NORTHBROOK, Ill., April 6, 2009 –– Severe storms can happen anywhere across the country at anytime, and they are the cause of more than $11 billion in damages and nearly 350 fatalities every year1. Underwriters Laboratories (UL), an independent product safety organization, urges families to remember that the impending weather may also bring a high risk of devastating winds, damaging hail and heavy rains.

As torrential downpours and winds begin, many families find too late that they are not prepared to weather a storm. Consumers may quickly come face-to-face with myriad problems, including costly charges to repair homes affected by wind, hail and rain, deadly water contamination during floods, and often, the risk of fire, dangerous gas leaks and electric shock. As the onset of the sometimes volatile spring season nears, families should revisit their plans to prepare for severe weather by following UL’s potentially life-saving "Ready, Set, Recovery" tips outlined below.

"Don’t wait until the next big storm to create a disaster plan for your family," says John Drengenberg, manager of Consumer Affairs for UL. "Often, by the time you realize a weather warning has been issued, it is too late. Many will end up struggling to pick up the pieces in the days or even months of aftermath."

As the leading safety testing and certification organization in North America, UL has conducted product safety testing for 115 years. Each year, 21 billion UL Marks appear on more than 19,000 types of products – from the shingles on a roof to the electric wiring that provides power to the appliances in the home – all of which have been evaluated to meet nationally recognized safety standards.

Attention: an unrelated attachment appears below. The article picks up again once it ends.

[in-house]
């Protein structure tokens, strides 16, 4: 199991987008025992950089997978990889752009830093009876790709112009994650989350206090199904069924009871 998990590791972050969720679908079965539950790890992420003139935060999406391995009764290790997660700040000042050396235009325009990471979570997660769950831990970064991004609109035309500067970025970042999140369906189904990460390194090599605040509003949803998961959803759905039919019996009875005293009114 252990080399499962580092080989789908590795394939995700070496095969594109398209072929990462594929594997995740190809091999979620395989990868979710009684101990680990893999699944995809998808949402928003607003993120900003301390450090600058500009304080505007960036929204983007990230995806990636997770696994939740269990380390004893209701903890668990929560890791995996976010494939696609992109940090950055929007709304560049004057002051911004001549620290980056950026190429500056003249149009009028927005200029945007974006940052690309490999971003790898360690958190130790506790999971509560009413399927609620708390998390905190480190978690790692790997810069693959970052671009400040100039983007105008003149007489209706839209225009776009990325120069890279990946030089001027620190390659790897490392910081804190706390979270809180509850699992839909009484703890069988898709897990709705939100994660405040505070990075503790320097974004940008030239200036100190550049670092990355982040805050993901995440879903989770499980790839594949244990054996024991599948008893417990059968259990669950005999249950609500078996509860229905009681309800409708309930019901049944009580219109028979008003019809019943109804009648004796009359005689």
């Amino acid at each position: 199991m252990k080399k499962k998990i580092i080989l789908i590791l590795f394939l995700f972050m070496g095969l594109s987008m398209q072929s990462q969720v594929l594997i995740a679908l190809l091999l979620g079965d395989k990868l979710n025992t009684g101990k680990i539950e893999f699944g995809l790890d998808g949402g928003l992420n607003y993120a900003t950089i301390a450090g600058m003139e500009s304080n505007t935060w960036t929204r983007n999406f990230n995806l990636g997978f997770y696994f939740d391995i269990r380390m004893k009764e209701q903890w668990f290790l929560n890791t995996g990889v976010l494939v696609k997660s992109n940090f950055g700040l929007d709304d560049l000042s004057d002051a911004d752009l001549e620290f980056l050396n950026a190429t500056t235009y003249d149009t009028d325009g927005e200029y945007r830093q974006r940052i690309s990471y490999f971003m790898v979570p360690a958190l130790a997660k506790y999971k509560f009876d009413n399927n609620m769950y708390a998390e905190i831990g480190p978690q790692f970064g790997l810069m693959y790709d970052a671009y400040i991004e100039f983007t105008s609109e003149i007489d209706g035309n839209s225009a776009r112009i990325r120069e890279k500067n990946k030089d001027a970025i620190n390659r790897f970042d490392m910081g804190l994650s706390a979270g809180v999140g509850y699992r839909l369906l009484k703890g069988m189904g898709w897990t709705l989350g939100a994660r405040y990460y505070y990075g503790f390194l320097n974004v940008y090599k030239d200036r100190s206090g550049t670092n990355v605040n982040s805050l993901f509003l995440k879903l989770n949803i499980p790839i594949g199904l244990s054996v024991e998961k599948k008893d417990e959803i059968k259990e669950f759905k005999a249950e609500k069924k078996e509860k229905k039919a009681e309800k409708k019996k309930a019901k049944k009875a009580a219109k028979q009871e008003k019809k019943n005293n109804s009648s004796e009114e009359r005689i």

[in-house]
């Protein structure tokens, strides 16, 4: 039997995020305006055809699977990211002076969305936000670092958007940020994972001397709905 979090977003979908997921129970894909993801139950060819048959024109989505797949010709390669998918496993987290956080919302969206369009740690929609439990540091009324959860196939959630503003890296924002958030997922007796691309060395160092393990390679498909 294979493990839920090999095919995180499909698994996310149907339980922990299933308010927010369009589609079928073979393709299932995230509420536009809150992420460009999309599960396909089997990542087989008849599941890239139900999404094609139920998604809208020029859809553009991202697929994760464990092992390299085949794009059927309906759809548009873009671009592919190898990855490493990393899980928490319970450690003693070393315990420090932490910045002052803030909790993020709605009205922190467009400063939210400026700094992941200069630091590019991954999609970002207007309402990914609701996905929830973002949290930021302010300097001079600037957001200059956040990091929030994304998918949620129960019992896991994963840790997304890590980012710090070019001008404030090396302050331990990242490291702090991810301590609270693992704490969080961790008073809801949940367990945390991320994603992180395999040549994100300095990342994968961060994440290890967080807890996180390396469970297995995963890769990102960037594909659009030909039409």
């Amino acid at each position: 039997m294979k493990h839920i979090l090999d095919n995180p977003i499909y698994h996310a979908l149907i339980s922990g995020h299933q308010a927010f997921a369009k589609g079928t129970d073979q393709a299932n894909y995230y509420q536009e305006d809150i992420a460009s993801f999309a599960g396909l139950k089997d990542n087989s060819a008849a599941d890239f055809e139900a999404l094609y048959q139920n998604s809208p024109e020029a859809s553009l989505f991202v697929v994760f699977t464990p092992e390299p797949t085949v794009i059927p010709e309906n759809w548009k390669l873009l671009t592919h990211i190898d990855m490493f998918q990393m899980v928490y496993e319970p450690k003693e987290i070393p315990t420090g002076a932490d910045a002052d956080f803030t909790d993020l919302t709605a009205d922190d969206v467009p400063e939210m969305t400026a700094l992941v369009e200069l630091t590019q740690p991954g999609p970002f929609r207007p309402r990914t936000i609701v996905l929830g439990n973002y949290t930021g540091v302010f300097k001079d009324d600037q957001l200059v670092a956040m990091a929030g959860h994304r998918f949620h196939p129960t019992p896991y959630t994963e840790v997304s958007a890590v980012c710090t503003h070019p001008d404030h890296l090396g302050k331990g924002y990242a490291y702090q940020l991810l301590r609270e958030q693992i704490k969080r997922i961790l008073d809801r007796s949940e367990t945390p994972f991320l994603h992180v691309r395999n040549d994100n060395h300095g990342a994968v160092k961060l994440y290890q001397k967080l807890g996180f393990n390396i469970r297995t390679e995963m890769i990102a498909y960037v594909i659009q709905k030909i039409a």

Ready

Drengenberg and UL recommend families plan ahead for the worst case scenarios to increase their likelihood of surviving a major storm.

  • As a first step, check with your local storm or emergency services office to determine the kind of severe weather that most frequently affects your area.
  • Next, gather your family and prepare, develop and practice safety drills for the various weather situations you could potentially experience.
  • Finally, pay close attention to severe weather warnings. With today’s forecasting technology, meteorologists can provide life-saving warnings if dangerous winds, rains, hail or storms are approaching.

Set

There are many steps consumers should take to help reduce damages from hazards like strong winds, heavy rains and rising waters. This will help ease the course of recovery once the storm has passed.

  • If needed, disconnect electrical appliances and turn off utilities via the main switches or valves.
  • If possible, carefully observe the windows, doors and roof of your home for water leaks and other damages. These can be problematic areas if not properly sealed for severe weather.
  • Remain inside until the storm has completely passed. However, in the instance of fire or the smell of natural gas, leave the building immediately and call the fire department.

Recovery

When the winds have calmed and skies have cleared, there are still significant actions needed to keep your family safe. UL suggests consumers take the following precautions to avoid dangers.

  • Be extremely cautious of floodwater – it is frequently contaminated with septic waste, oil and/or hazardous debris. It may also be electrically live, which could cause a potential shock hazard.
  • To avoid electrical shock, never plug in a wet or damaged appliance. All water-damaged equipment should be inspected by a qualified technician and then either refurbished or replaced.
  • If a "boil order" has been issued for water in your community, boil at a roiling rate for 10 minutes to ensure it is safe for use.
  • If you experience power outages and choose to use a portable generator, do so with extreme caution. When not used properly or when used indoors, these devices may present potential safety risks like carbon monoxide (CO) poisoning from the toxic engine exhaust, electric shock or electrocution, and fire.

 


[1] According to 2007 reports from the National Weather Service